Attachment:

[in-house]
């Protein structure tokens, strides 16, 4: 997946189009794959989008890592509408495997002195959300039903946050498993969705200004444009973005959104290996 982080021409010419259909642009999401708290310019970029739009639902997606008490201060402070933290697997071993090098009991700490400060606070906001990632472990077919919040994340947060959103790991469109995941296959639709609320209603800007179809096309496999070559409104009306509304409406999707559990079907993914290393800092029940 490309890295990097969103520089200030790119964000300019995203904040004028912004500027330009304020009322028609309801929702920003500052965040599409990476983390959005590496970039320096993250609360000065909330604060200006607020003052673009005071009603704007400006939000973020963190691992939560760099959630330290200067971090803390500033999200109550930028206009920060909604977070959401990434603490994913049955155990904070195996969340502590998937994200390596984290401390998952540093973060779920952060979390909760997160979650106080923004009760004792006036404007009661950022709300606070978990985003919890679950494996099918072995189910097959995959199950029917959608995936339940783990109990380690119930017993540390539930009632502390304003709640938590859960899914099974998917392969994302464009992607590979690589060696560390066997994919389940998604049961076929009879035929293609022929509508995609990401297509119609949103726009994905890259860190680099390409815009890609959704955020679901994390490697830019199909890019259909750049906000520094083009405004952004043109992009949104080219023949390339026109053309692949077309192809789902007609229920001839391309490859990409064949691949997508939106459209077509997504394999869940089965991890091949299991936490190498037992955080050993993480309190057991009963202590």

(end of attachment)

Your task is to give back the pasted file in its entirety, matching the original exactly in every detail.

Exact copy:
[in-house]
């Protein structure tokens, strides 16, 4: 997946189009794959989008890592509408495997002195959300039903946050498993969705200004444009973005959104290996 982080021409010419259909642009999401708290310019970029739009639902997606008490201060402070933290697997071993090098009991700490400060606070906001990632472990077919919040994340947060959103790991469109995941296959639709609320209603800007179809096309496999070559409104009306509304409406999707559990079907993914290393800092029940 490309890295990097969103520089200030790119964000300019995203904040004028912004500027330009304020009322028609309801929702920003500052965040599409990476983390959005590496970039320096993250609360000065909330604060200006607020003052673009005071009603704007400006939000973020963190691992939560760099959630330290200067971090803390500033999200109550930028206009920060909604977070959401990434603490994913049955155990904070195996969340502590998937994200390596984290401390998952540093973060779920952060979390909760997160979650106080923004009760004792006036404007009661950022709300606070978990985003919890679950494996099918072995189910097959995959199950029917959608995936339940783990109990380690119930017993540390539930009632502390304003709640938590859960899914099974998917392969994302464009992607590979690589060696560390066997994919389940998604049961076929009879035929293609022929509508995609990401297509119609949103726009994905890259860190680099390409815009890609959704955020679901994390490697830019199909890019259909750049906000520094083009405004952004043109992009949104080219023949390339026109053309692949077309192809789902007609229920001839391309490859990409064949691949997508939106459209077509997504394999869940089965991890091949299991936490190498037992955080050993993480309190057991009963202590």